How Miami-Dade Teachers Are Learning To Balance Home Life With Online Classes
Alexandra Chace helped her students’ parents learn how to log on to their children’s online education portals. She worried, though, they might not be able to do it again once they got home.
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The first thing she posted on her classes’ online message board was a note asking families to let her know if they were okay or if they needed anything. She got one email from a parent. Then she posted an assignment. She said no one responded and no one turned it in.
Most parents of Chace’s 30 gifted students at two Miami-Dade County public schools don’t speak English, she said. She teaches at two elementary schools, one in Allapattah and one in Liberty City. She asked WLRN not to publish the names of the schools to protect her students’ privacy.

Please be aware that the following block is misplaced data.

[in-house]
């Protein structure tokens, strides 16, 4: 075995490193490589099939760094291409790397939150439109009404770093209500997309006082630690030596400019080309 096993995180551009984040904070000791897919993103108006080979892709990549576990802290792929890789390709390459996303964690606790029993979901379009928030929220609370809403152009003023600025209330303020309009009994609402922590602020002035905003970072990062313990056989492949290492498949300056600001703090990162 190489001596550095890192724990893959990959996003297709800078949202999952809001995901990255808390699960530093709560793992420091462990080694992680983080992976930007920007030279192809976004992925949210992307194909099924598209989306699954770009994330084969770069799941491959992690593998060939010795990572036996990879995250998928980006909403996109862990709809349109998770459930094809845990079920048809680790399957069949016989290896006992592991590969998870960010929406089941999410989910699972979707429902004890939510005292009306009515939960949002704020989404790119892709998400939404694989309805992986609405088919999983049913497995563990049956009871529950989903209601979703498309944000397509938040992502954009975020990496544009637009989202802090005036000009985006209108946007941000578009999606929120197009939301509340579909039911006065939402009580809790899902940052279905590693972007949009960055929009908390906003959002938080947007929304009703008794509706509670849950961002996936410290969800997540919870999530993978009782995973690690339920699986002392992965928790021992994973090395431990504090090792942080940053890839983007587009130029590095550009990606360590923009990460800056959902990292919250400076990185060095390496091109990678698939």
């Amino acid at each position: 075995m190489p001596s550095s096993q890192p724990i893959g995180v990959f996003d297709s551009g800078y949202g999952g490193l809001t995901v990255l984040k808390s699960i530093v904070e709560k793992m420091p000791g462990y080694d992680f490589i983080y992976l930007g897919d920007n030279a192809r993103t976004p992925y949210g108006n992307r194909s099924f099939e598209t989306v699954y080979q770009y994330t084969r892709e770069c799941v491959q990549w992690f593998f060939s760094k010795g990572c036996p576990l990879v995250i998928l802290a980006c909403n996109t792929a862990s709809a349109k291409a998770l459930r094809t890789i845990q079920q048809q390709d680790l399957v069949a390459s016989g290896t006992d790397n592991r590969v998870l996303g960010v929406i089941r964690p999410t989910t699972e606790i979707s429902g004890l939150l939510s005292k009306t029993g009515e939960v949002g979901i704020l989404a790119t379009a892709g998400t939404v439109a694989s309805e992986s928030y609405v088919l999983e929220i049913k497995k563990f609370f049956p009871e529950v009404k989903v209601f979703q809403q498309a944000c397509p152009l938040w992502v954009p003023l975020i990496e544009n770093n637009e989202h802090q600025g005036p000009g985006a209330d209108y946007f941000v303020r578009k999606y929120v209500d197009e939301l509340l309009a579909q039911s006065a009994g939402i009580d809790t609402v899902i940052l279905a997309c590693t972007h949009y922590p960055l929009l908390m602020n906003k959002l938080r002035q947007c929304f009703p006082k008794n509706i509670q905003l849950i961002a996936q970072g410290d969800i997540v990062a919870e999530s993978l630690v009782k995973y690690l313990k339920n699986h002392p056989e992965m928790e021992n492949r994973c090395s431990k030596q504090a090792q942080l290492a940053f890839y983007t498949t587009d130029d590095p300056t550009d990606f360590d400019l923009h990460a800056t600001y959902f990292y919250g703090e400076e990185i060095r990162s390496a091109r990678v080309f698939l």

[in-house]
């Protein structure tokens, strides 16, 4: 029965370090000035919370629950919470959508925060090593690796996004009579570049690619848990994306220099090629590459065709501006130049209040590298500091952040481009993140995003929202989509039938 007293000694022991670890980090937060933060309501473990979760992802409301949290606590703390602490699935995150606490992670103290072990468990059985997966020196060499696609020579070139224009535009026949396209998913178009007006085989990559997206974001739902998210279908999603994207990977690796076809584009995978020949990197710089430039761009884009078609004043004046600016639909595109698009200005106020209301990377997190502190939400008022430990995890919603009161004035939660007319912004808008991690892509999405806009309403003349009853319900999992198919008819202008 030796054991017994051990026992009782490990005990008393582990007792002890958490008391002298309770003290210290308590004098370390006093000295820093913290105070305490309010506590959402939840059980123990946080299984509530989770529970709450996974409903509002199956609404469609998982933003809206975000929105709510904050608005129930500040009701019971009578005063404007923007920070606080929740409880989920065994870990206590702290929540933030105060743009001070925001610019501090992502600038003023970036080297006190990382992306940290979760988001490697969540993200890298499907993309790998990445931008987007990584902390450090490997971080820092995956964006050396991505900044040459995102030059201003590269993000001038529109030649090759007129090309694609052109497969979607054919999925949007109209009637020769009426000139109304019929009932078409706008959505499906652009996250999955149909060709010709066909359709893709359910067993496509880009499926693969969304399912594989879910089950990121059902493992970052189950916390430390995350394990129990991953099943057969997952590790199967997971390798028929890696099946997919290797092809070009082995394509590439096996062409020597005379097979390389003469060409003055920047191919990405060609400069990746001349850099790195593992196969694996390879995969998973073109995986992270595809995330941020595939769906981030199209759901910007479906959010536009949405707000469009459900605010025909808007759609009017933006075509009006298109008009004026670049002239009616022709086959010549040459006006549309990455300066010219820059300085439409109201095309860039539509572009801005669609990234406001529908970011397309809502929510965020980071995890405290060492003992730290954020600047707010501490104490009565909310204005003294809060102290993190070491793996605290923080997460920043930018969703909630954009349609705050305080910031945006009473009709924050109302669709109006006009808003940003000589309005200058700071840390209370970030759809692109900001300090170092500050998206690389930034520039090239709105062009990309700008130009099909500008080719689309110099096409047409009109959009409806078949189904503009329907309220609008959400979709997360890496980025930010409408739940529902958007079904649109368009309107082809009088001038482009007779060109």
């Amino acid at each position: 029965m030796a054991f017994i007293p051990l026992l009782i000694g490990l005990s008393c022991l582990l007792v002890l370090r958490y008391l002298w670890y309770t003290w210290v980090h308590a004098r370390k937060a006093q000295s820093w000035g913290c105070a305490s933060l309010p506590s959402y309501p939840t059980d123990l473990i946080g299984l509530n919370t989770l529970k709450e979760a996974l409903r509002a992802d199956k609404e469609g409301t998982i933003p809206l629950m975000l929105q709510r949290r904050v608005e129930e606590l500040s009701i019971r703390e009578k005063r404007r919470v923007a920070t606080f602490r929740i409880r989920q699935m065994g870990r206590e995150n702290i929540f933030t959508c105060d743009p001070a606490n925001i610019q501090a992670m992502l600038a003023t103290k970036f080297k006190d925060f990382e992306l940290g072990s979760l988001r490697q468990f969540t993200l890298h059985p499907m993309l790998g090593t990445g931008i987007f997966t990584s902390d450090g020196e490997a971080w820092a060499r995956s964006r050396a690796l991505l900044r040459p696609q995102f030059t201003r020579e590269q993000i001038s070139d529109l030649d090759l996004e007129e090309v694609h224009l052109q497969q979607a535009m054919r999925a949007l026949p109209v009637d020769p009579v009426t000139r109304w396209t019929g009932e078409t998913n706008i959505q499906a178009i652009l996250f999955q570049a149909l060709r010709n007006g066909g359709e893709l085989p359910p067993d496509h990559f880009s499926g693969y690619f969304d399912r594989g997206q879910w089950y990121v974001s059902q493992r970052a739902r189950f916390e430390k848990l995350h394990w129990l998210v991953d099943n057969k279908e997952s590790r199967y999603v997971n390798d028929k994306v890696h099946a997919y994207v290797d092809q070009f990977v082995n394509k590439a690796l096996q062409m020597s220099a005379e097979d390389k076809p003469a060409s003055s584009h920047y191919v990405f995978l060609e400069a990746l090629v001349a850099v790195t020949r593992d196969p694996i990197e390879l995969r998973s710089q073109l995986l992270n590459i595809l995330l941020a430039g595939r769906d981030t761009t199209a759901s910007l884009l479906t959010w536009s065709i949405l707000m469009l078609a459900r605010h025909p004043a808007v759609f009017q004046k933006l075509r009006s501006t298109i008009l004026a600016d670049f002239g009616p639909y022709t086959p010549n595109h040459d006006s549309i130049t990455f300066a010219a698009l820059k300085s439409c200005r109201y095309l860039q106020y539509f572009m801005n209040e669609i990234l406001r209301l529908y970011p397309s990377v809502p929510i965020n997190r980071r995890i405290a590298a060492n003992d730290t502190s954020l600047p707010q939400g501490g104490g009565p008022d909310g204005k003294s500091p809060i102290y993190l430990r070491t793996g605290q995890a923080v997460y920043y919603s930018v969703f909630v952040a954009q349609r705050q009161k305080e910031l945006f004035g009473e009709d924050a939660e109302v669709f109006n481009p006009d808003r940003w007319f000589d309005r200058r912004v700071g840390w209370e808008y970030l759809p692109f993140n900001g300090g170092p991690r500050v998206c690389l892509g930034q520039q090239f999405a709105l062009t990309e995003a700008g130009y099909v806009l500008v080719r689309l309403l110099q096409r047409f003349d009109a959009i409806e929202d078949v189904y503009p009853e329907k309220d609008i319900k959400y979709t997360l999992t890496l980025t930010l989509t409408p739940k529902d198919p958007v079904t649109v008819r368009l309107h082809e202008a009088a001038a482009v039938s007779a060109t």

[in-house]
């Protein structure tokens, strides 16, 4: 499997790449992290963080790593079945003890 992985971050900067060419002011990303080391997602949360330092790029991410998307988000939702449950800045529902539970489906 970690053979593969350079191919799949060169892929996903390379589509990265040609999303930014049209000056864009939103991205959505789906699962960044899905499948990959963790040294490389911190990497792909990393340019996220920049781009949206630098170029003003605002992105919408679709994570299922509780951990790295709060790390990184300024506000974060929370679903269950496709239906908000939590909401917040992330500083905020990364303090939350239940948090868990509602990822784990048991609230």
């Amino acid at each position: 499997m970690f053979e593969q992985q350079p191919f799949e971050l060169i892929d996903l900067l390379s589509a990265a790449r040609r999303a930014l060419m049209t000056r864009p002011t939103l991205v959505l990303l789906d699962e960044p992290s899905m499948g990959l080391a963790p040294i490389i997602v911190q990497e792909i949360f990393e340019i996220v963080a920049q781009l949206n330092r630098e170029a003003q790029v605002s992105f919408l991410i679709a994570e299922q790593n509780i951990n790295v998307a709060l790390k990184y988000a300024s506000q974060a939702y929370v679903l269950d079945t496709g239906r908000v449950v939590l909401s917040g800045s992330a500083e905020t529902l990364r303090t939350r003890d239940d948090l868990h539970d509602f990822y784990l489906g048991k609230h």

“I'm worried that this is going to deepen the divide between the students that have means and have parents that speak English and parents that can work with them on their assignments, and those that can’t,” Chace said.
Her own children are having a totally different experience, she said. They’re in touch with their teachers and completing assignments from home.
Chace is trying to help her students stay connected while helping her kids continue their education and taking care of herself, as she’s battling cancer. Her husband lost his job in theater production as a result of the coronavirus pandemic.
She is one of thousands of Miami-Dade teachers who are dealing with their own personal challenges while working from home during this new normal.
Miami-Dade shifted to online learning faster than other districts in South Florida. Remote education started on March 16, before the district paused for its previously planned spring break. Digital classes will start up again Monday, March 30, and Miami-Dade will be joined in its new endeavor by the other three local districts: Broward, Palm Beach and Monroe counties.
Hear from Chace and two other Miami-Dade teachers about this transition in their own words: